Optimism on COVID-19 vaccine fuelled historic rally in November, with more room to climb ahead
November was a month to remember for small-cap stocks as hopes for a vaccine-led recovery have caused them to outperform their large-cap peers. And based on analysts’ projections, their record run isn’t ending yet.
Reuters reported that the Russell 2000 and S&P 600 indexes of small-cap U.S. stocks rose more than 19% last month – nearly double the roughly 11% advance for the S&P 500 – representing the biggest monthly percentage jump for both benchmarks.
Recent positive trial results for COVID-19 vaccines have supported bets on an economic recovery, which according to conventional wisdom would benefit small-caps first as they rely less on overseas revenue and have heavy concentration in cyclical sectors that do well from economic expansions.
Citing FTSE Russell, Reuters said that financials, industrials, materials and energy represented 36% of the weighting in the Russell 2000 index as of September 30. Refinitiv data indicates those four sectors make up over 43% of the total index weighting of the S&P 600.
“You’ve got a lot more domestic exposure, you have an economy doing better, that is going to work well,” Steven DeSanctis, equity strategist at New York-based Jefferies, told Reuters. And even counting the November surge in smaller stocks, he said they are well below their long-term performance trend compared to the large-cap S&P 500, implying that they haven’t reached a ceiling yet.
Another point in small caps’ favour is their comparative cheapness. A recent note to clients from Keith Lerner, chief market strategist at Atlanta-based Truist/Suntrust, noted that the S&P 600 is trading at a discount compared to the S&P 500 on numerous metrics including price-to-earnings, price-to-sales, and price-to-cash flow.
Since the pandemic depths in March, mega-cap names like Amazon and Netflix have benefited from work-from-home trends enabled by COVID-19 restrictions. But the growing optimism on the availability of highly effective vaccines from Moderna and Pfizer has substantially sapped the energy from their performance.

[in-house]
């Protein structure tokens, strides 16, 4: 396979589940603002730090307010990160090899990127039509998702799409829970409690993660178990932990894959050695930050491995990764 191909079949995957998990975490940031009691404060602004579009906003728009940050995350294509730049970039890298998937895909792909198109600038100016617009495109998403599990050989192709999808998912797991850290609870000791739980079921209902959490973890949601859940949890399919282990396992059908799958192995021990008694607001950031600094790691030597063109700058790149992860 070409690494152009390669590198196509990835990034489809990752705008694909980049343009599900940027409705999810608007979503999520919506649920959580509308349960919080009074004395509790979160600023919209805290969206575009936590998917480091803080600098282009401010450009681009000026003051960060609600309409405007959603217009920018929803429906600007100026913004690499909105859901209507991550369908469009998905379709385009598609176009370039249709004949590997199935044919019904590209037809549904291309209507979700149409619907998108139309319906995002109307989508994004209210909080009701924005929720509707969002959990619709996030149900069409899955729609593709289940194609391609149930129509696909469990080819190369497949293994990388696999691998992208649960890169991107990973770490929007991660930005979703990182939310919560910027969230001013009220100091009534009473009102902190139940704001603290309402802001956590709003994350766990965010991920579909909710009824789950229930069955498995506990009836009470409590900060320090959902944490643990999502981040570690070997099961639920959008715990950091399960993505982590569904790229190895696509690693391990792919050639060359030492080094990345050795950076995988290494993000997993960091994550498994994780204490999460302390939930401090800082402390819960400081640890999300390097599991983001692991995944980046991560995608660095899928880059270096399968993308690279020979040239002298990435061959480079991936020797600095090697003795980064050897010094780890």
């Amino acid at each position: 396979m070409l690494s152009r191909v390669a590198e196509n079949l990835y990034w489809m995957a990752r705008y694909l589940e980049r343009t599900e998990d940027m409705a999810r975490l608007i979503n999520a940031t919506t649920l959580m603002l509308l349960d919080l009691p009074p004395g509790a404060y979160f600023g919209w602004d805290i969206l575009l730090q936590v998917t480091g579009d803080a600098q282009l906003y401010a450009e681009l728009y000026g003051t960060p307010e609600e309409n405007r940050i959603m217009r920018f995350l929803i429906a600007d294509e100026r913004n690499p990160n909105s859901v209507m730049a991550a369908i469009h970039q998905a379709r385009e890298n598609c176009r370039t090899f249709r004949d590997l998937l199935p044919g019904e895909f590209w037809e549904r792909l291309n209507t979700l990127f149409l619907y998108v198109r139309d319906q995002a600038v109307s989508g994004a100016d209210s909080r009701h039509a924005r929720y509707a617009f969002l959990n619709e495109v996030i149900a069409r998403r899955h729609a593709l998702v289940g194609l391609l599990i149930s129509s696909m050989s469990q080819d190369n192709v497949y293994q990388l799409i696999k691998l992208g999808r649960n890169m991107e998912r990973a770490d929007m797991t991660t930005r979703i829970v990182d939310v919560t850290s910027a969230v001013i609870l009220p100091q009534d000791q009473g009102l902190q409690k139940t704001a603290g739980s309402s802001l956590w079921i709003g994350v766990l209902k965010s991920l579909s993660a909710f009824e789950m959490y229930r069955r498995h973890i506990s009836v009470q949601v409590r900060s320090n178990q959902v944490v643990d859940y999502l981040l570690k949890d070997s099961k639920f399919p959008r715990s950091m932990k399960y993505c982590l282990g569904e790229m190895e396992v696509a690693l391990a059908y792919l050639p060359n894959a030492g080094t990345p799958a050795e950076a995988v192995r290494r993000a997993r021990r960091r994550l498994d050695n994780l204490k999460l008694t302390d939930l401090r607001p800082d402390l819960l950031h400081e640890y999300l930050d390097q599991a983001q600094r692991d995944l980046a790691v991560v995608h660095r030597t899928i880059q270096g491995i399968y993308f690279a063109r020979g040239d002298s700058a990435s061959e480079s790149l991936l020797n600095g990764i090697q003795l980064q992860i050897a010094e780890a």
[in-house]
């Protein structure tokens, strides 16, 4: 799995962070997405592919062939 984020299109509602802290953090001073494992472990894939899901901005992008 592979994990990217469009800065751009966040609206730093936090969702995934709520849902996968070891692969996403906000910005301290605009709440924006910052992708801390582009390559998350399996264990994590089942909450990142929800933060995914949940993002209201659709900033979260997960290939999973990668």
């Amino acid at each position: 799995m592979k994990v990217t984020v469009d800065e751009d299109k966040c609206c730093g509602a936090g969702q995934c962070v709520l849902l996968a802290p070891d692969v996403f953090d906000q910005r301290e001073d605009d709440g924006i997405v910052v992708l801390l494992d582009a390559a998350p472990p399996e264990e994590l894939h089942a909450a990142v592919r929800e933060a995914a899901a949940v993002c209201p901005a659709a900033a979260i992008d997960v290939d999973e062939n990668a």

“As you got this vaccine news you started to get this rotation into the reopening side of the economy into small cap stocks, value stocks,” said Tom Hainlin from Ascent Private Wealth Group in Minneapolis.
That’s not to say it’ll be smooth sailing necessarily. A recent forecast from JPMorgan analyst Michael Feroli sees an economic contraction amounting to 1% on an annualized basis in the first quarter, a deterioration from his prior view anticipating a 1.5% increase.
The most recent economic picture appears mixed, with a slowdown in the labour market and a drop in income reported amid robust consumer and business spending. More enhancements to federal intervention could be on the menu as officials at the November policy meeting of the U.S. Federal Reserve considered how its asset purchases could be tweaked to provide more support to markets and the economy.
“It’s not a perfect backdrop but if you look through to the second half of 2021, you can see things doing a lot better,” DeSanctis said.